We flew Austrian Airlines with a stop in Vienna; great airline! The sun was bright white yellow in the blue sky, and the feel of spring welcomed us. The metro carried us from the remote airport into the heart of Athens in 40 minutes, and we were checked into the Melia and back to the metro by 4 p.m. to go check out the new Acropolis Museum that sits under the south slope of the Acropolis.
The museum had some unique features. It’s built atop Greek ruins, and accents this fact with large glass floors providing an aerial perspective of the archaeological sites below. Oddly, the collection itself seemed lacking, but I had to keep reminding myself it was only for the one hill you could see out of the large glass windows. It was a good introduction to the Acropolis, although it didn’t really tell the story.
Outside the museum we spotted many orange and olive trees. My mom was adventurous enough to try an olive straight from the tree; it was not ripe enough and looked to be the bitterest item she may have ever tried. I took an orange, but that was past ripe (I suppose the locals are better at finding the ripe produce…). We wandered into the Plaka shopping district as the sun set, the vendors desperate to make sales with the failing tourism industry. We eventually came upon a small tower called the Lyssikrates Monument that had an interesting view to a main road. It happened to lead straight to Hadrian’s Arch with the Temple of Zeus behind it. From there we could make out the Acropolis lit up. We were hungry by then though, and found our way to the Hard Rock Cafe before calling it a night.
The Acropolis. That was number one on the agenda. We rose early and got there before the crowds really showed up. The south slope was easiest to enter from the metro, so we saw the ruins of the Theater of Dionysus and other random rocks (it is hard to picture them as buildings with mostly grass covering everything) as we ascended the slope. The Herodes Atticus Odeon was a magnificent theatre mostly intact that seems to still be in use (awesome!).
We finished the climb, past the first or second tour group and had the Parthenon Hill with a few select others. We passed through the Propylaea gate with the Athena Nike Temple perched precariously to the right. I would have loved to see that upclose, but renovations still limit access. Also in the renovations area was the Brauronion (next to the Athena Nike Temple), and good portions of the Parthenon itself. The Erechtheion, however, was fully restored and still bared the scorch marks of fire in its old temple. We sat at the far end of the Acropolis, and just soaked in the cold marble beneath us and all around us. Very awesome.
We trekked back down and spotted a rock people were climbing on not far away. By now, the tour groups and classes were everywhere. We stopped for ice cream along the way (yum! Slightly bitter but very tasty) and climbed the Arios Pagos, otherwise known as the Supreme Court of Greece or “Rock of Ares”. From there we had a fantastic view of the ancient agora (marketplace) with the Temple of Hephaestus as well as the Acropolis to the southeast. Ice cream eaten, we continued down the path into the agora to walk among the ancient foundations. Someone got in trouble for posing with one of the male statues… before we hiked up another (smaller) hill to see the best preserved temple, the Temple of Hephaestus.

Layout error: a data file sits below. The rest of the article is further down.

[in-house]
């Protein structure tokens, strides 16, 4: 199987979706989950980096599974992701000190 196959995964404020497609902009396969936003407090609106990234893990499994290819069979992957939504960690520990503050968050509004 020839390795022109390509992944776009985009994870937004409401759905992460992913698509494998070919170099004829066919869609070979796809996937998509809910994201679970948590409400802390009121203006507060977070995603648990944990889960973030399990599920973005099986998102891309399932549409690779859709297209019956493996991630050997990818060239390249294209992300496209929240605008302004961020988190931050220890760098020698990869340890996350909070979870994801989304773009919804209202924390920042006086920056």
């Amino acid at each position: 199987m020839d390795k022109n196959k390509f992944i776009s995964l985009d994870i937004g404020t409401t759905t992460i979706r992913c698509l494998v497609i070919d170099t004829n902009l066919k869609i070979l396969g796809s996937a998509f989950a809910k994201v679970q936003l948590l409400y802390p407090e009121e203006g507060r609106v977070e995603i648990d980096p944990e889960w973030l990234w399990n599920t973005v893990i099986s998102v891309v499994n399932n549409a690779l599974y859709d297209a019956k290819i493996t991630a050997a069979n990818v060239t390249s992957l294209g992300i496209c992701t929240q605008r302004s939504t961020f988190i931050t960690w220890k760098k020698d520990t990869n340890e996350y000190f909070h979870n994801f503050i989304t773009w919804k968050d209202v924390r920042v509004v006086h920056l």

My next point of interest was Hadrian’s Library (*surprise*), but we got caught up in the multitude of shopping along the streets. After quite a few purchases, we also found a restaurant to have an authentic Greek meal. It was amusing to eat while watching tourist “trains” pass by. By the time we got back to sightseeing, the ancient ruin sites were closing up. We weren’t able to walk through the Roman Agora or the Tower of Winds, by we could see them well enough through the fencing. Afterwards, we wandered along more roads and shops, retailers eager to make sales. We were pretty sore when we reached the hotel but still went out for a quick jaunt in the direction of the national library and university buildings.
Today was a mixed bag day. At first, we were going to look at taking a trip to one another city, like Delphi, or a cruise to the islands, but logistics were too much to think about. Instead, we took it easy going to the Monastriaki flea market to discover we had already been to parts of it the previous day. Nonetheless, we found ourselves idly slipping into more shops before deciding to check out the hill that is next to the Acropolis. At the base is an observatory that could be seen from the road that ran between the two hills. The view of the Acropolis from this road was awesome, with natural Greek forest land framing in the white rock of the Acropolis hill. We broke from that road to find the peak of the neighboring hill that had a couple more ruins of theaters and a breath-taking view of the city. Along the way to the top, we ran across a demonstration of ancient Greek soldiers moving in formation.
We soaked up the sun (maybe a bit too much) as we rested our feet at the top of Athens before descending back into the mountains of buildings below. Eventually we stumbled into the National Gardens. They weren’t terribly grand, but by then we just wanted to sit for a while and did so. We all had run out of steam by this point and chugged our way back to the hotel.
This was mostly dedicated to hanging out at the airport to get back to Germany. We had our yummy baked goods in the morning, and I had my last fresh orange juice (by which point I think I was turning orange from having so much). Overall we saw a great deal but mostly concentrated in one day. We probably should have arranged to take a tour of something on Sunday to avoid so much extra walking in the sun. Oh well! I’m looking forward to seeing more of Greece, maybe a cruise among the islands…?